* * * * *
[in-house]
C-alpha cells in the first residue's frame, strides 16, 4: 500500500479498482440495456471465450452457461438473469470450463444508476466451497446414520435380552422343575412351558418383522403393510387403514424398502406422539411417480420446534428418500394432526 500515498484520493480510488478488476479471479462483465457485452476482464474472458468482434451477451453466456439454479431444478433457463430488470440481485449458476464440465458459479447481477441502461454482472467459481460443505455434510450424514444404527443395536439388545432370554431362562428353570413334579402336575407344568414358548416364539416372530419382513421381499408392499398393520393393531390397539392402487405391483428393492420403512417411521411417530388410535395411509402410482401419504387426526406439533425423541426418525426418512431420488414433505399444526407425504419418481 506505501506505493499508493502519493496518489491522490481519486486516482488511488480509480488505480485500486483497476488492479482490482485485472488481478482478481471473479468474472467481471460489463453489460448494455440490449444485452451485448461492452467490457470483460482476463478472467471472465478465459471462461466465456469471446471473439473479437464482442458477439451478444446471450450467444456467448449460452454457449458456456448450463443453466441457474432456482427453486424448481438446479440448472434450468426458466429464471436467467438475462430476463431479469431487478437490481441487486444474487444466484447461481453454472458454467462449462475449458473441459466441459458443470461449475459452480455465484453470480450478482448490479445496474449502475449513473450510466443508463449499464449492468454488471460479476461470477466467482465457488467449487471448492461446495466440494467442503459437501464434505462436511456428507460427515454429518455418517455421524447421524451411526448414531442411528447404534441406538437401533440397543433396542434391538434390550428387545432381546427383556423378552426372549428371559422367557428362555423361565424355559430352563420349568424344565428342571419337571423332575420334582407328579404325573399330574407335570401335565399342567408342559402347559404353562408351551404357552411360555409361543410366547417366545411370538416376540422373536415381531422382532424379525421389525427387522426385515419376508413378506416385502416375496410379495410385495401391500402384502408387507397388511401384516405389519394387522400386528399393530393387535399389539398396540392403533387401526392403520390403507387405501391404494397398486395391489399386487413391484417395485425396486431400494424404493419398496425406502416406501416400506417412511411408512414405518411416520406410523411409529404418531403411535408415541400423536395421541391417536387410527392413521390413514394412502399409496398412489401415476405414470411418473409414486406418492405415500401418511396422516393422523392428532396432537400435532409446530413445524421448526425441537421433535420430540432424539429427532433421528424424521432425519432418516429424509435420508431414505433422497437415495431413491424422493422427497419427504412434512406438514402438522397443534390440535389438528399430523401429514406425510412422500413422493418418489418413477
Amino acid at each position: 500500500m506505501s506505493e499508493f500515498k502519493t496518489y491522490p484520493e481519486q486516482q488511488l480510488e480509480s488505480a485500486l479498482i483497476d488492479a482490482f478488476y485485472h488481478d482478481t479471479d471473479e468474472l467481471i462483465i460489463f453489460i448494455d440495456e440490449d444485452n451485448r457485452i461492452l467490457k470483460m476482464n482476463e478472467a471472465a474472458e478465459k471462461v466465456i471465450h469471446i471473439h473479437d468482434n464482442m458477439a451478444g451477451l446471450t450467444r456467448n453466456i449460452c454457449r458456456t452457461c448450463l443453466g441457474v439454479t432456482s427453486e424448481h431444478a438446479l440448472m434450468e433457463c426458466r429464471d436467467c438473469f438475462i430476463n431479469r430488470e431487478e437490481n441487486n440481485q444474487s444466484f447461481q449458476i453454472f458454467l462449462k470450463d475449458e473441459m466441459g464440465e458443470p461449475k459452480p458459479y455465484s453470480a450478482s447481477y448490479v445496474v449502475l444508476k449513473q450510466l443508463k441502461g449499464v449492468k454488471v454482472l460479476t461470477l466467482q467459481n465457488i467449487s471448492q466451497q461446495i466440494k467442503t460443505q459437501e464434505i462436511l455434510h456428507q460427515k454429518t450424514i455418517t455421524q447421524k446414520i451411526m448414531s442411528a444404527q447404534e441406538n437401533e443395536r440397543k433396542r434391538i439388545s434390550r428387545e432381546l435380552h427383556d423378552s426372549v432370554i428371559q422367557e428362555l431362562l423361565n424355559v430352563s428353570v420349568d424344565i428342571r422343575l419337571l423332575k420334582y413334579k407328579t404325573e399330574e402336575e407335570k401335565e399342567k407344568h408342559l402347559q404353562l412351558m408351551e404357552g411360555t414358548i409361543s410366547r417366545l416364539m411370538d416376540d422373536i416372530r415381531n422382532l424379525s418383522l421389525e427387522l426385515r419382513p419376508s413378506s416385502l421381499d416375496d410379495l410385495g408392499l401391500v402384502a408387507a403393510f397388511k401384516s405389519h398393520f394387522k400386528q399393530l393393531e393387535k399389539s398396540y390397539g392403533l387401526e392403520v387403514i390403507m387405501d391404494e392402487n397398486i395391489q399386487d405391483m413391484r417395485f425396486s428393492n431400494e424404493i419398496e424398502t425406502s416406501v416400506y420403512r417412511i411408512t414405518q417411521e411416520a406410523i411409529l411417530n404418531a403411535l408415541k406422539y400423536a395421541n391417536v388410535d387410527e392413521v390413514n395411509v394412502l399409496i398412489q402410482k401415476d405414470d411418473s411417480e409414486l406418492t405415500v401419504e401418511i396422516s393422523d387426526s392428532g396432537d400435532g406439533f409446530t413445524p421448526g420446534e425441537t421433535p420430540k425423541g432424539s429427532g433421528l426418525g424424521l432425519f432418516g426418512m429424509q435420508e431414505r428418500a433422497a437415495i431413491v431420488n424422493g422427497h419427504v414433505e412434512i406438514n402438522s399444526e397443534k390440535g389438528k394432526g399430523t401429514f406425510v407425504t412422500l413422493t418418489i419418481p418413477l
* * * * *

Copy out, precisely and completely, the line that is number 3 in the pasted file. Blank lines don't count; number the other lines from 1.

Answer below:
Amino acid at each position: 500500500m506505501s506505493e499508493f500515498k502519493t496518489y491522490p484520493e481519486q486516482q488511488l480510488e480509480s488505480a485500486l479498482i483497476d488492479a482490482f478488476y485485472h488481478d482478481t479471479d471473479e468474472l467481471i462483465i460489463f453489460i448494455d440495456e440490449d444485452n451485448r457485452i461492452l467490457k470483460m476482464n482476463e478472467a471472465a474472458e478465459k471462461v466465456i471465450h469471446i471473439h473479437d468482434n464482442m458477439a451478444g451477451l446471450t450467444r456467448n453466456i449460452c454457449r458456456t452457461c448450463l443453466g441457474v439454479t432456482s427453486e424448481h431444478a438446479l440448472m434450468e433457463c426458466r429464471d436467467c438473469f438475462i430476463n431479469r430488470e431487478e437490481n441487486n440481485q444474487s444466484f447461481q449458476i453454472f458454467l462449462k470450463d475449458e473441459m466441459g464440465e458443470p461449475k459452480p458459479y455465484s453470480a450478482s447481477y448490479v445496474v449502475l444508476k449513473q450510466l443508463k441502461g449499464v449492468k454488471v454482472l460479476t461470477l466467482q467459481n465457488i467449487s471448492q466451497q461446495i466440494k467442503t460443505q459437501e464434505i462436511l455434510h456428507q460427515k454429518t450424514i455418517t455421524q447421524k446414520i451411526m448414531s442411528a444404527q447404534e441406538n437401533e443395536r440397543k433396542r434391538i439388545s434390550r428387545e432381546l435380552h427383556d423378552s426372549v432370554i428371559q422367557e428362555l431362562l423361565n424355559v430352563s428353570v420349568d424344565i428342571r422343575l419337571l423332575k420334582y413334579k407328579t404325573e399330574e402336575e407335570k401335565e399342567k407344568h408342559l402347559q404353562l412351558m408351551e404357552g411360555t414358548i409361543s410366547r417366545l416364539m411370538d416376540d422373536i416372530r415381531n422382532l424379525s418383522l421389525e427387522l426385515r419382513p419376508s413378506s416385502l421381499d416375496d410379495l410385495g408392499l401391500v402384502a408387507a403393510f397388511k401384516s405389519h398393520f394387522k400386528q399393530l393393531e393387535k399389539s398396540y390397539g392403533l387401526e392403520v387403514i390403507m387405501d391404494e392402487n397398486i395391489q399386487d405391483m413391484r417395485f425396486s428393492n431400494e424404493i419398496e424398502t425406502s416406501v416400506y420403512r417412511i411408512t414405518q417411521e411416520a406410523i411409529l411417530n404418531a403411535l408415541k406422539y400423536a395421541n391417536v388410535d387410527e392413521v390413514n395411509v394412502l399409496i398412489q402410482k401415476d405414470d411418473s411417480e409414486l406418492t405415500v401419504e401418511i396422516s393422523d387426526s392428532g396432537d400435532g406439533f409446530t413445524p421448526g420446534e425441537t421433535p420430540k425423541g432424539s429427532g433421528l426418525g424424521l432425519f432418516g426418512m429424509q435420508e431414505r428418500a433422497a437415495i431413491v431420488n424422493g422427497h419427504v414433505e412434512i406438514n402438522s399444526e397443534k390440535g389438528k394432526g399430523t401429514f406425510v407425504t412422500l413422493t418418489i419418481p418413477l